It's hard to imagine anyone, leftish like saul or rightish like me, actually achieving a high position in government (anybody's government) while still saying "Can we please just do what's right and fuck any other consideration?" Which is probably why the only two available alternatives seem to be government by the wishy-washy, or by Evil Overlords.
posted by jfuller at 11:40 AM on February 1, 2011 [2 favorites]


I wouldn't mind, but then you clearly didn't even take the time misread the rest of what I wrote, since you go on to explain essentially what I then said

DNye, you're right, I didn't read your whole post carefully - it was just the most proximate one in a series of posts that appeared to be suggesting that Zizek's use of the term liberal was somehow categorically different from the way it is used in the US. Which is true if you're talking just about how Fox News uses the term but not if you look at the way even hardcore PNAC Bushites use the term in their more academic circles.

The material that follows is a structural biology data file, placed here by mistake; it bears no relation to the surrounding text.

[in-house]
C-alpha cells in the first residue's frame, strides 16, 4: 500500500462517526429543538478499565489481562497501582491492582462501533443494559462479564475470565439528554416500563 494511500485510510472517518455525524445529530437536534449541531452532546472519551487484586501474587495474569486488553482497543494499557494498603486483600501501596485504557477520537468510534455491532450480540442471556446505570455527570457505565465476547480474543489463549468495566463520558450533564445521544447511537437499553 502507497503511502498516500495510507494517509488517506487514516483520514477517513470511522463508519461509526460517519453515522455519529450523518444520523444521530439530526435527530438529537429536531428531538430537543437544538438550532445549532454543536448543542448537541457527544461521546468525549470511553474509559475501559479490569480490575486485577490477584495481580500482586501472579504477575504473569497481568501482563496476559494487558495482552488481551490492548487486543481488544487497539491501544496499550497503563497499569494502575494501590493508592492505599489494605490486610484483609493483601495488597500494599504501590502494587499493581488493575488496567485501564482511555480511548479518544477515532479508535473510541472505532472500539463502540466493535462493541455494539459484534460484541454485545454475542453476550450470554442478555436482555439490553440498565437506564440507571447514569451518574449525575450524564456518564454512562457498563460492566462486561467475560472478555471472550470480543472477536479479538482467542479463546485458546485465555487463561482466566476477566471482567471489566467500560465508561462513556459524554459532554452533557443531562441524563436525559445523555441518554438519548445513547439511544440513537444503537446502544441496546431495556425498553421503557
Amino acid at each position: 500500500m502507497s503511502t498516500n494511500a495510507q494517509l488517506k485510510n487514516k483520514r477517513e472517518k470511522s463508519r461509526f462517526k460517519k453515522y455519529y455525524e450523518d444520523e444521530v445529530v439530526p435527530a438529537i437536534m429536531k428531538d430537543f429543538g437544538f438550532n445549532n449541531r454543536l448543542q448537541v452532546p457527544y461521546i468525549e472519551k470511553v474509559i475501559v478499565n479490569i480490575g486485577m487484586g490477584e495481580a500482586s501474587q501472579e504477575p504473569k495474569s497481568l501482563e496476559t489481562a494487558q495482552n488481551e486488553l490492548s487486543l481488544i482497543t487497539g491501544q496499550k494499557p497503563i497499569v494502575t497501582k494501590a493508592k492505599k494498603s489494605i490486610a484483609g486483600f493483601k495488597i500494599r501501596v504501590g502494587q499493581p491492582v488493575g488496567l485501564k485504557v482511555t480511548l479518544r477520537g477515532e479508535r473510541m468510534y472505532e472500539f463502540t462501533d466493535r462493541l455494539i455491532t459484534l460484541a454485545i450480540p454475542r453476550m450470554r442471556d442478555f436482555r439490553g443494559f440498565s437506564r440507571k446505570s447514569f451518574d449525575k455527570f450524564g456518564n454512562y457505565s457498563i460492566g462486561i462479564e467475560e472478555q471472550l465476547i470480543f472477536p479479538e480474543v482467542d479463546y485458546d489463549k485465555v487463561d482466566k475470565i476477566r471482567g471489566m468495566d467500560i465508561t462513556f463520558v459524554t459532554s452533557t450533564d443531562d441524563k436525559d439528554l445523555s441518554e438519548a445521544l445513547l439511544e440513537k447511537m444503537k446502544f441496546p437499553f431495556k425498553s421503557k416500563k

So yeah, my apologies if it seemed like I was furiously outraged at your post; meant no offense, just wanted to be strenuous in the clarification, if you will. I'd spent the morning listening in exasperation as the usually reliable CBC Radio show The Current as it gave over most of half an hour to hemming and hawing over how democracy might not translate properly into Arabic, featuring astute commentary from random passersby on the streets of Jerusalem and various Israeli government officials. All of which was delivered in that reasonable, anxious, urging-caution tone we reserve for those we assume to be outside our decent, trustworthy liberal tradition. And for, you know, hyperactive toddlers.